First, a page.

IN THE UNITED STATES DISTRICT COURT FOR THE NORTHERN DISTRICT OF ILLINOIS EASTERN DIVISION
March 27, 2007
ARVIE THOMAS, PLAINTIFF,
LIEUTENANT WARD, ET AL., DEFENDANTS.
The opinion of the court was delivered by: Milton I. Shadur Senior United States District Judge
Several correctional officers at the Lake County Jail ("Jail"), targeted as defendants in this 42 U.S.C. § 1983 ("Section 1983") action brought against them by Arvie Thomas ("Thomas"), have filed their Answer to Thomas' Amended Complaint. This memorandum order is issued sua sponte to address one problematic aspect of that responsive pleading.
After answering each of Thomas' allegations on a proper paragraph-by-paragraph basis, defendants set out a 16-paragraph set of their own allegations, labeled as "Affirmative Defense No. 1," that advance a claim of qualified immunity. Although those allegations can of course play an important role in this litigation by identifying defendants' theory of the case, they plainly do not qualify as a Fed.R.Civ.P. ("Rule") 8(c) affirmative defense, which (like the common law plea in confession and avoidance) must accept a plaintiff's allegations as gospel but then go on to explain why a defendant is assertedly not liable for what the plaintiff claims -- see App. ¶ 5 to State Farm Mut. Auto. Ins. Co. v. Riley, 199 F.R.D. 276, 279 (N.D. Ill. 2001), explaining the concept embodied in Rule 8(c) and the caselaw interpreting it. Indeed, the dramatically different scenario portrayed by defendants is at odds with both the concept and the purpose of qualified immunity, for the parties' hotly disputed versions can be sorted out only by the factfinding process at trial (see Saucier v. Katz, 533 U.S. 194 (2001)).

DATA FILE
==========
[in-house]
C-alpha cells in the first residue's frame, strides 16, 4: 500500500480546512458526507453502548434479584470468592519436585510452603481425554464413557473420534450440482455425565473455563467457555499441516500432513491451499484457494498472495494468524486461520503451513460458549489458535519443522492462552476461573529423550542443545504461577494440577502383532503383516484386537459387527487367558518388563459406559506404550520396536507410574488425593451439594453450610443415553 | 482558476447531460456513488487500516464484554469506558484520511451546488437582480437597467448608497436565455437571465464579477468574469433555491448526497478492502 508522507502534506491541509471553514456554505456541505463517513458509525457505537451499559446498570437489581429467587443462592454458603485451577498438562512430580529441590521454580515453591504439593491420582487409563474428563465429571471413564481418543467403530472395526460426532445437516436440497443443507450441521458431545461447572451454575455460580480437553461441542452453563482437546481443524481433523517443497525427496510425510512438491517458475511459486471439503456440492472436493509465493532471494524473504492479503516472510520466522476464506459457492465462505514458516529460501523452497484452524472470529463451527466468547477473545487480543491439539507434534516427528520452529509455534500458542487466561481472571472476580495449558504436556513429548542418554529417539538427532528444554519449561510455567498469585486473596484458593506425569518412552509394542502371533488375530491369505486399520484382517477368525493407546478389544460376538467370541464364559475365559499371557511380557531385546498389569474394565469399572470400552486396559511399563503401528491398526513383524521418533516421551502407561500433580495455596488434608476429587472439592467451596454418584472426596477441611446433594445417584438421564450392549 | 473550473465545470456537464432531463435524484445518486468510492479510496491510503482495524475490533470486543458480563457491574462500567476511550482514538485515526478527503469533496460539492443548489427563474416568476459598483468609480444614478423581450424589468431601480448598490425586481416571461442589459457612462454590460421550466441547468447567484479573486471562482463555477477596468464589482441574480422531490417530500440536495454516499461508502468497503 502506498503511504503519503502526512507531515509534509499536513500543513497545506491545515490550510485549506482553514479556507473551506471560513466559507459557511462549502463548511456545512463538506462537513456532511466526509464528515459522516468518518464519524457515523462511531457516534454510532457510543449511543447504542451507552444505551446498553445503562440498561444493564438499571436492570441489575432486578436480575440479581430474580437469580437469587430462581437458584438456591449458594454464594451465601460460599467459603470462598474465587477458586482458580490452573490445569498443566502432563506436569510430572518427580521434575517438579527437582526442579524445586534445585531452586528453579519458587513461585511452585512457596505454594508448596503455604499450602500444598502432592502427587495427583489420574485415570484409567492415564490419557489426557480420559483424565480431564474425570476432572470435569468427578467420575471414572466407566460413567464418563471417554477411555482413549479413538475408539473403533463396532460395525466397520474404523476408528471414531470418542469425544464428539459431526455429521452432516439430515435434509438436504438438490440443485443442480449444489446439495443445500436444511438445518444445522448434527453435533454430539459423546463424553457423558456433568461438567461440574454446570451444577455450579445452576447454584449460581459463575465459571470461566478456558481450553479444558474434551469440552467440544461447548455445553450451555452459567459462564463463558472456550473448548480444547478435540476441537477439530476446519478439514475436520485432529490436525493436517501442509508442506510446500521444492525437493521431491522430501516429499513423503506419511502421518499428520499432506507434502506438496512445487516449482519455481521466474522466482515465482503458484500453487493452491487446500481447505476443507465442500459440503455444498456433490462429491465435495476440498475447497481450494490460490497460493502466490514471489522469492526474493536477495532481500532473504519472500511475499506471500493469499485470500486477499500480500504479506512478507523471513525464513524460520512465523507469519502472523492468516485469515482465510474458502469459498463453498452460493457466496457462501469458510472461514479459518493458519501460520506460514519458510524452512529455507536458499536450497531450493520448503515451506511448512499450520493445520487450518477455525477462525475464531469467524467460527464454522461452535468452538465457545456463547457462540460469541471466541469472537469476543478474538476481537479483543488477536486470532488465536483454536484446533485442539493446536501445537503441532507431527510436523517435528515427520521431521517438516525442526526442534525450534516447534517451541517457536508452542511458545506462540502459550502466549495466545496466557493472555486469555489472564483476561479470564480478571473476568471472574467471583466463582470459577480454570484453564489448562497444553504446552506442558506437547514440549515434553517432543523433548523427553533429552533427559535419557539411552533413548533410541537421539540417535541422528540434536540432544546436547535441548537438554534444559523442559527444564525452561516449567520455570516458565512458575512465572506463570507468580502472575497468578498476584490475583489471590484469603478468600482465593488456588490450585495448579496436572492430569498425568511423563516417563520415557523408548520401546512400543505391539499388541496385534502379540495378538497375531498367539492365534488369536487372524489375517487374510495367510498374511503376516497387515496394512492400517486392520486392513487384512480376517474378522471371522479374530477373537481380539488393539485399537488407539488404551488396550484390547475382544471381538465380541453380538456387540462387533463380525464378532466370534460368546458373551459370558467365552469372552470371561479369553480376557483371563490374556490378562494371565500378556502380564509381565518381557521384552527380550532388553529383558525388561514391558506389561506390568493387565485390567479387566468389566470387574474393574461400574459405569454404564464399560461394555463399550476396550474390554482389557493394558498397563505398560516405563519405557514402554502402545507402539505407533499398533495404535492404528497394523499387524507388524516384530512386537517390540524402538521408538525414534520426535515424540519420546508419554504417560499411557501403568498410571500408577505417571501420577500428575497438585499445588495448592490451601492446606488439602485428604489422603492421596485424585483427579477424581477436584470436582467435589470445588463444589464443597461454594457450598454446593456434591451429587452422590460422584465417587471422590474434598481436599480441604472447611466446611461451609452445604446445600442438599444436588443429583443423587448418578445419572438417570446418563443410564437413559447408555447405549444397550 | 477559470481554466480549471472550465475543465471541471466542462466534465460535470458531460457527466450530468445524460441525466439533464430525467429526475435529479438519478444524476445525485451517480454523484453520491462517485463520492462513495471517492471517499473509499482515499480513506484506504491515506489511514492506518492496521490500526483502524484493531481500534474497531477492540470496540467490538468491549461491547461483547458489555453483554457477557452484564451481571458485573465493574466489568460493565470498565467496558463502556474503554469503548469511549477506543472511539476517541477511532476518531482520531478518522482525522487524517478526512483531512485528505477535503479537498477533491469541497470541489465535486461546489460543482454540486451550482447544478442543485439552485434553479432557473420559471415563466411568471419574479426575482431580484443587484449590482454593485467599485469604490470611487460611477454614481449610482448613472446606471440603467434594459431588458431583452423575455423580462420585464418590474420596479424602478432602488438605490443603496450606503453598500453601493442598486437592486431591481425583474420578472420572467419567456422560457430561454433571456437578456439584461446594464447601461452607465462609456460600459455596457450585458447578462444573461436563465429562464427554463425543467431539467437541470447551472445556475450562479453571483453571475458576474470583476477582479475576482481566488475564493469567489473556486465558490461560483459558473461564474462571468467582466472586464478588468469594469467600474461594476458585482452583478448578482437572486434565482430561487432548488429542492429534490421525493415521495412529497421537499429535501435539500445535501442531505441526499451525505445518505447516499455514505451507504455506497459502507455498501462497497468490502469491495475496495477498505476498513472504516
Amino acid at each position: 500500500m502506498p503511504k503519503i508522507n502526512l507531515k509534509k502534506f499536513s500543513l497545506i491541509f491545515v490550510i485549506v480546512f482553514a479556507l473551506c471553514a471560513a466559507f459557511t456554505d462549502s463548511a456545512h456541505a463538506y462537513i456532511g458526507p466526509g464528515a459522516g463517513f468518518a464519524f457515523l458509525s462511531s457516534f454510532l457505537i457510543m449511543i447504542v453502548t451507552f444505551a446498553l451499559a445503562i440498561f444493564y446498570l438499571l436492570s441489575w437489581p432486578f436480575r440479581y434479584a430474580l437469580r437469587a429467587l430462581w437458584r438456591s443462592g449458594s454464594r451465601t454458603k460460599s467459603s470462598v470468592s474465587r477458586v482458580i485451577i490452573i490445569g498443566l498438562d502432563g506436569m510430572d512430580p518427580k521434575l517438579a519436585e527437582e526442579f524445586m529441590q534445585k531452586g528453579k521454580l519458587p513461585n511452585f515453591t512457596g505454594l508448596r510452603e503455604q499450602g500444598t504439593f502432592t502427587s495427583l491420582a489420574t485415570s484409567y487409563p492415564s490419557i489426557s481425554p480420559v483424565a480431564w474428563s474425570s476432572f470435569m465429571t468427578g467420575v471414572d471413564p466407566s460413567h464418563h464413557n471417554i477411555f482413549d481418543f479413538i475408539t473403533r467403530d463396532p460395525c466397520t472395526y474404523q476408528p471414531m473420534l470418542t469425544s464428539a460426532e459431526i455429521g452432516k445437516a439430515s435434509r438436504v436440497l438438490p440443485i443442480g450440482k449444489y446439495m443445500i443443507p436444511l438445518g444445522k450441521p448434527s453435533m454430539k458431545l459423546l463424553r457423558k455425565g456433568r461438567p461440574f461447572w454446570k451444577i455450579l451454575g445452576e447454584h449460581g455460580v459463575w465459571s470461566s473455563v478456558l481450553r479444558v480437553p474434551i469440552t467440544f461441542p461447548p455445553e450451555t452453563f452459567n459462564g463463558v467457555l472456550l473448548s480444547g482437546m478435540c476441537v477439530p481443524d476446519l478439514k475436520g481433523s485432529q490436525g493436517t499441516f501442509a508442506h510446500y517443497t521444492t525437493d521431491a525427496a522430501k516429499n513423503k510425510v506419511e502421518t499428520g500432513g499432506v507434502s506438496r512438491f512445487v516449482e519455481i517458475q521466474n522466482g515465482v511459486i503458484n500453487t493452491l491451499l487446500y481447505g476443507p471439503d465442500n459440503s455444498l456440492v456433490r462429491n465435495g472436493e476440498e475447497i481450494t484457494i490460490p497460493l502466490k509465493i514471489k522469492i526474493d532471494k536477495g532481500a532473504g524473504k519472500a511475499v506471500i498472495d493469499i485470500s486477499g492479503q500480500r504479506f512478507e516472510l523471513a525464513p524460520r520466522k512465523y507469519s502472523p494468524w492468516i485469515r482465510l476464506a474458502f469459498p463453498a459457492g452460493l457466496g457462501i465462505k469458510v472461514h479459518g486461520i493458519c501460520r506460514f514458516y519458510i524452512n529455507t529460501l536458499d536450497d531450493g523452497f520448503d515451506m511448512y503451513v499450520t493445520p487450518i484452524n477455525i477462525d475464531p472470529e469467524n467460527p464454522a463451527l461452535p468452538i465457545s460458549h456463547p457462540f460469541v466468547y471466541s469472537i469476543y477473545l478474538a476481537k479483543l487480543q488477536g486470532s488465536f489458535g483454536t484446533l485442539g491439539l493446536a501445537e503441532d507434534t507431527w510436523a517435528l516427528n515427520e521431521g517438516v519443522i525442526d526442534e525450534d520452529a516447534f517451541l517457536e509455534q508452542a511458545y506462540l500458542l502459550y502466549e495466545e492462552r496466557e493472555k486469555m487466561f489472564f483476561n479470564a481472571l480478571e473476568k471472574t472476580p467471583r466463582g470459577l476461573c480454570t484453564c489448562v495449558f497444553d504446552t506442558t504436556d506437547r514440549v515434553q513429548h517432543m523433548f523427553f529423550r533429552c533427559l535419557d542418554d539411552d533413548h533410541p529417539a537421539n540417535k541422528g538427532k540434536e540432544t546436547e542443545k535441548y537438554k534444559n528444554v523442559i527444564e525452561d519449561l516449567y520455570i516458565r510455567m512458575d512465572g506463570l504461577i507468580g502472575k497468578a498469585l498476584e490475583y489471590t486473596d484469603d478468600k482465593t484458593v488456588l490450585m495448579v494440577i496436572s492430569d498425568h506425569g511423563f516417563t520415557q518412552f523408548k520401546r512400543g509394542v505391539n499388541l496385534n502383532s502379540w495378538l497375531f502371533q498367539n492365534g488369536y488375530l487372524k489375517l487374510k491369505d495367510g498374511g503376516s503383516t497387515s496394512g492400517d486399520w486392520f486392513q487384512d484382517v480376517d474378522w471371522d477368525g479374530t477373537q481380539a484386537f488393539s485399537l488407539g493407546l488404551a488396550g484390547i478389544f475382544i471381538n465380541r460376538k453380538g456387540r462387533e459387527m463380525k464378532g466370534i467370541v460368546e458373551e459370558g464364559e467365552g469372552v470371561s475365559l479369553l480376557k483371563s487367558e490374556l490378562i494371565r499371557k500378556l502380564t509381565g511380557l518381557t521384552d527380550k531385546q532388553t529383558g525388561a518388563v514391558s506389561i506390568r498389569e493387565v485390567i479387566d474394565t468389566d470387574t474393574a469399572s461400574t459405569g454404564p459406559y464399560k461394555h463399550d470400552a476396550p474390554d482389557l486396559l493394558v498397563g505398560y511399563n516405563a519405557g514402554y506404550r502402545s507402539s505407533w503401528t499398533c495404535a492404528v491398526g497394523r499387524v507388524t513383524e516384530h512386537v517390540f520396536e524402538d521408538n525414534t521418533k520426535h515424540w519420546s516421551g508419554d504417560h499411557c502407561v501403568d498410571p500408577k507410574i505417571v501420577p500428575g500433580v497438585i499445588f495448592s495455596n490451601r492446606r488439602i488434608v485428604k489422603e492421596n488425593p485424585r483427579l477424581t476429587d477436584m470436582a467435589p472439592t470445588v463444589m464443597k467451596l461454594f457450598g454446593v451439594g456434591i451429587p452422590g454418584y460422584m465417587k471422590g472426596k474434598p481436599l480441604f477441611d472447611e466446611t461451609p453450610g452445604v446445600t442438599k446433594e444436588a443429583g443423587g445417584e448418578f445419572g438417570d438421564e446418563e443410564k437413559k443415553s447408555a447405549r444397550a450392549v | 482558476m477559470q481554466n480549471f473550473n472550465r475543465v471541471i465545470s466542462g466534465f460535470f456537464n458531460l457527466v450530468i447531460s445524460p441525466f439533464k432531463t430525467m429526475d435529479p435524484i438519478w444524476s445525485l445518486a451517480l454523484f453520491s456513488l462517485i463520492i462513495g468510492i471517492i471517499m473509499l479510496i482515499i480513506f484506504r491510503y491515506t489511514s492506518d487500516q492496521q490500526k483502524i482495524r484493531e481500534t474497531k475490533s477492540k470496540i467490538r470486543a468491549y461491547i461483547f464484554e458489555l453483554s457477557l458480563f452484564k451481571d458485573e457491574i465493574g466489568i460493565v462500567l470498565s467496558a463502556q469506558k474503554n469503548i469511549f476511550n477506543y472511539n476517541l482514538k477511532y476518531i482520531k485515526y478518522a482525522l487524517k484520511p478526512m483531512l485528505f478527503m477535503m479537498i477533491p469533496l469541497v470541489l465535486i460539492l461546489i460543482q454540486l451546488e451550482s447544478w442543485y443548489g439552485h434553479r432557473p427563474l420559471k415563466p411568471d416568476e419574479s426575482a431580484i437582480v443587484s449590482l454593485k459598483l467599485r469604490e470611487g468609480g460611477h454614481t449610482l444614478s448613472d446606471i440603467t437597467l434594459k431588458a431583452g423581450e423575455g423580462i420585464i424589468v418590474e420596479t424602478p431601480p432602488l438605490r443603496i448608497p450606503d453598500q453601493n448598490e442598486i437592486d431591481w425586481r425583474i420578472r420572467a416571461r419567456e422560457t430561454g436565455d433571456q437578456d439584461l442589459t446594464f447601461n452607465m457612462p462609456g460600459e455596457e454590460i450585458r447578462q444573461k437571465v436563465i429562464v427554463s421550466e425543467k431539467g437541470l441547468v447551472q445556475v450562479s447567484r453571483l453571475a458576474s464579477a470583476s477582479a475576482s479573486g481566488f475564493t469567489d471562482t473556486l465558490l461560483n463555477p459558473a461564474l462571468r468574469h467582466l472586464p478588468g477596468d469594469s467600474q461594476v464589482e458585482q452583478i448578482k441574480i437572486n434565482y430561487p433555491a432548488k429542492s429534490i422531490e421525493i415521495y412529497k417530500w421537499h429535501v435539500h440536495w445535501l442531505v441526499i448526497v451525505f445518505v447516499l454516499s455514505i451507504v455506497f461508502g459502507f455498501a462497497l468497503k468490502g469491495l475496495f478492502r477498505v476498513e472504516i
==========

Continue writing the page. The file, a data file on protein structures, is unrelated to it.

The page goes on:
Nonetheless no modification of the current responsive pleading will be required. This action will proceed on the understanding that so-called Affirmative Defense No. 1 marks out the difference between the parties' perspectives.
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